Undoubtedly, conservative Christians largely constitute the pro-life movement in America. But too frequently the tendency is to assign this identity of “pro-life” solely to conservative Christians, when this is not at all the case. The perception that only conservative Christians are pro-life is a boon to the pro-abortion movement, which has developed the self-serving stereotype that the pro-life movement is not inclusive or diverse.
One group – Secular Pro-Life – is working to change that notion by drawing attention to the fact that there are over six million pro-life adults in the United States who, as non-religious individuals, do not fit the stereotype. In a recent blog post, Secular Pro-Life described the initiative – the Six Million Project – to raise awareness about pro-life adults who are non-religious:
The campaign features photographs of pro-life atheists, agnostics, and “nones” from across the nation.
“Every week, we get an email from someone to the effect of ‘I thought I was the only pro-life atheist!'” said Kelsey Hazzard, the president of Secular Pro-Life. “It gets lonely out there. Non-religious pro-lifers are not often acknowledged in the mainstream media. This creates a vicious cycle; people think they’re alone, which makes them less likely to speak out for life, which makes others more likely to think they’re alone.”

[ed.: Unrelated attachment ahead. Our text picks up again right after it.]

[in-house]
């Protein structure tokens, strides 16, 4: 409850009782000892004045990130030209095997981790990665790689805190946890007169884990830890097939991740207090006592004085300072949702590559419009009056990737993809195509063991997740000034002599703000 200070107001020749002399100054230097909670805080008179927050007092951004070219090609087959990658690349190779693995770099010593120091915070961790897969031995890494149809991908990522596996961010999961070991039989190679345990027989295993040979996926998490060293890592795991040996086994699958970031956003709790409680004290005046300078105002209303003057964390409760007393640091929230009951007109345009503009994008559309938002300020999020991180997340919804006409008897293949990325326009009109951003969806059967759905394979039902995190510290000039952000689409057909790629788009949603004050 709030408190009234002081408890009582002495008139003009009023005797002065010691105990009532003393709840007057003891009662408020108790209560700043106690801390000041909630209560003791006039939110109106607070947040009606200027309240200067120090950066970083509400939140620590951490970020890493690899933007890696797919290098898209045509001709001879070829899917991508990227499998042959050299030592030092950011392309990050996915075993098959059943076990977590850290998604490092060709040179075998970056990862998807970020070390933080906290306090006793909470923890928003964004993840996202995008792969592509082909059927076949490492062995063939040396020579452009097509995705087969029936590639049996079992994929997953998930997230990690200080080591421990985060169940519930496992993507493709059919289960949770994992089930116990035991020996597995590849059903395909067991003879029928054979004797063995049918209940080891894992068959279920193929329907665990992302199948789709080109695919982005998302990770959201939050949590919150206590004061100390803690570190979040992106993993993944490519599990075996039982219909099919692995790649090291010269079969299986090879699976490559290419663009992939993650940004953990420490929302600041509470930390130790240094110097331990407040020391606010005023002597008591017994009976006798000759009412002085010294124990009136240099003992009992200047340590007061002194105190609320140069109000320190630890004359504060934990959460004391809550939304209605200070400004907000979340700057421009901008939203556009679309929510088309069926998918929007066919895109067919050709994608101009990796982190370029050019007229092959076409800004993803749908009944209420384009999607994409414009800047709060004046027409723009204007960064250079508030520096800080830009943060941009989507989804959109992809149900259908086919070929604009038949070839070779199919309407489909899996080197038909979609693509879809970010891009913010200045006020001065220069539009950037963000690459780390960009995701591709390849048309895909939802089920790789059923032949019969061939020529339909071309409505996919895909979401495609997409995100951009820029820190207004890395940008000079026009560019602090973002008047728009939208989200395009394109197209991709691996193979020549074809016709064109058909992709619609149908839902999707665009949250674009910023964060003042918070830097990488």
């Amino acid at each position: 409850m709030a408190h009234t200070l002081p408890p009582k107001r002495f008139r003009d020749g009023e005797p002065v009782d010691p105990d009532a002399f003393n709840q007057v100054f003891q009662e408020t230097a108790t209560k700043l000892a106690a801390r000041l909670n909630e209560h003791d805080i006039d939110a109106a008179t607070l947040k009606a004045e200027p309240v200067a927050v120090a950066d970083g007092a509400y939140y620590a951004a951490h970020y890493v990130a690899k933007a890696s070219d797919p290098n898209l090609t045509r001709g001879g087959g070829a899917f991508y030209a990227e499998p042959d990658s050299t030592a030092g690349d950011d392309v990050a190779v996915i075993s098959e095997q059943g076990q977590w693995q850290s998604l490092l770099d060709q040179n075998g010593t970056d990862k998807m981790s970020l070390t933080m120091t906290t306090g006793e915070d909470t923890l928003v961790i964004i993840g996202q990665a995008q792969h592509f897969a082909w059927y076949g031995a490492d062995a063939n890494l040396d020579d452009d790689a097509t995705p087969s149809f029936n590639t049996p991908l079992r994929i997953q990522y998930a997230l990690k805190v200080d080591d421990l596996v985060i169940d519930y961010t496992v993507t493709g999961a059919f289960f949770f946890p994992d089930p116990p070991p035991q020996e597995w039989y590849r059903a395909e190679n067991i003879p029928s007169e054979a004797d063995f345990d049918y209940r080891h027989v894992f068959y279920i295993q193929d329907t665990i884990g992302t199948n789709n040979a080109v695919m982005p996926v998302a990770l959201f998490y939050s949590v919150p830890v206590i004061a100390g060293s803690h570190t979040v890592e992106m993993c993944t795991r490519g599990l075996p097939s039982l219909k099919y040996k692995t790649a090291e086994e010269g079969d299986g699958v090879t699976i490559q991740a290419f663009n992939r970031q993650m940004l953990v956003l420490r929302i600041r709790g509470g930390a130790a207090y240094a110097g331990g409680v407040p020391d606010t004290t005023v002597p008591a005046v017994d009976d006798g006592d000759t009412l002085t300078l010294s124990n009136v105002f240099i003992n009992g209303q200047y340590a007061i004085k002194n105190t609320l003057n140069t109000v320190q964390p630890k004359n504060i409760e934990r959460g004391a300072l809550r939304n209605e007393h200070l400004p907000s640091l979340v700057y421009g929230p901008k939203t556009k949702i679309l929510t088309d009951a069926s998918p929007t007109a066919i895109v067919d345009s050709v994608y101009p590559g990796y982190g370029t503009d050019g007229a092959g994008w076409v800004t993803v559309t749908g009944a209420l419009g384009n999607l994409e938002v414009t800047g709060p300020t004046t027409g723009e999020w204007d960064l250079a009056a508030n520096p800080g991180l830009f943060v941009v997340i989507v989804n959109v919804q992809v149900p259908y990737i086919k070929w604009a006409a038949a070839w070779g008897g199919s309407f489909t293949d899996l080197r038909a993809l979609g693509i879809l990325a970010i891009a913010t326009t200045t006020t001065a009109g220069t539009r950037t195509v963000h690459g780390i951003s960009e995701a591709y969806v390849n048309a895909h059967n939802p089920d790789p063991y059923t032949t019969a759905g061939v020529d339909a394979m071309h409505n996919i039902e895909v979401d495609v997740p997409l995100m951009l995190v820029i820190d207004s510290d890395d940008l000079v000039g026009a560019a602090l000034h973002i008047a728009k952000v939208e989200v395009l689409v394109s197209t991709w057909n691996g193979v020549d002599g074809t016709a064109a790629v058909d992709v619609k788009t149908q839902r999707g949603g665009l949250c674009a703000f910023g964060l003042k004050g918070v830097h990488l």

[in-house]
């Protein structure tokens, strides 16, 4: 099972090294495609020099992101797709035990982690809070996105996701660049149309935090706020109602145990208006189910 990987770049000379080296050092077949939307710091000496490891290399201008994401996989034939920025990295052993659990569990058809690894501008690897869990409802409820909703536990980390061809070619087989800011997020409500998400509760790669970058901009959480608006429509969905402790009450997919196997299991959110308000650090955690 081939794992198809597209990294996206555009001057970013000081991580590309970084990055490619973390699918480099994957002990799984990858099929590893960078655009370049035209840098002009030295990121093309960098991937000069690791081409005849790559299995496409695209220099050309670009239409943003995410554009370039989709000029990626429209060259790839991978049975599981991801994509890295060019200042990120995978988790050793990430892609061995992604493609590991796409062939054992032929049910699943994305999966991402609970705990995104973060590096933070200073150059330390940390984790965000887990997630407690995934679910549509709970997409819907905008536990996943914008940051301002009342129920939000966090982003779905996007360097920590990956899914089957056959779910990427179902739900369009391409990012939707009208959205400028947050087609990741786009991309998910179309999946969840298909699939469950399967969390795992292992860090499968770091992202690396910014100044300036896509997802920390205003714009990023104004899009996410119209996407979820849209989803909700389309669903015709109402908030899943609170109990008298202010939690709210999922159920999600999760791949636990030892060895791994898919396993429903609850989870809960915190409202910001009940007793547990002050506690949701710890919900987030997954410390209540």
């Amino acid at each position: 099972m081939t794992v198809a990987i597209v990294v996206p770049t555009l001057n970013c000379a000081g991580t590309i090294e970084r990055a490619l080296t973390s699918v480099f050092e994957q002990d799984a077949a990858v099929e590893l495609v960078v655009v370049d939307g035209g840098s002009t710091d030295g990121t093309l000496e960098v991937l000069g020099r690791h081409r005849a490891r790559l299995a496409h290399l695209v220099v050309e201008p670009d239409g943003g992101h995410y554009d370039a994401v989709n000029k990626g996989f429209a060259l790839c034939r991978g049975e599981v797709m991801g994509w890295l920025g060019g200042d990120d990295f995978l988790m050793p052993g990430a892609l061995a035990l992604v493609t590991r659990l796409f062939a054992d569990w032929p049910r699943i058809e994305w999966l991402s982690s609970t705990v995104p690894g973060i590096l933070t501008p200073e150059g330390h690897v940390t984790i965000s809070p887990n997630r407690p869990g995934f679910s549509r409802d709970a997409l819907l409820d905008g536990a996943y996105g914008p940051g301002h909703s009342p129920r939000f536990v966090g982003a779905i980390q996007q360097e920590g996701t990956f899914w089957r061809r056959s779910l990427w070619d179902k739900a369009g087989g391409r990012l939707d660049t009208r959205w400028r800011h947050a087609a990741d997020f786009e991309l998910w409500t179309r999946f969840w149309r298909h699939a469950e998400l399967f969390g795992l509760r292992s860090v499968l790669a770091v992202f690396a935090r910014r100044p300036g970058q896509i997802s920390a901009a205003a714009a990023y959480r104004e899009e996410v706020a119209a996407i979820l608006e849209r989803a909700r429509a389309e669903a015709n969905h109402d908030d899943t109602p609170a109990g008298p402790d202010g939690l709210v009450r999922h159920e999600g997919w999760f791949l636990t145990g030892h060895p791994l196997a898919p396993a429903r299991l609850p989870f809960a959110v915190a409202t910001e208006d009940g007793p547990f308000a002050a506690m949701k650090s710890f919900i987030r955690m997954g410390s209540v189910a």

To break this cycle, Secular Pro-Life is running Facebook advertisements targeted to non-religious audiences, directing them to the Six Million Project website. The site encourages visitors to share their own photographs and to connect with like-minded people through Secular Pro-Life’s Facebook page.
“We want to organize as much of this six-million-member community as possible,” Hazzard added. “To be an effective pro-life advocate, you need a strong support system.”
According to the Guttmacher Institute, 27.5% of American abortion patients have no religion. “The best possible source of support for these women, the best chance they have to find an alternative to abortion, is a pro-life friend who shares their secular values,” said Hazzard. “This is a project that will save lives in the long term.”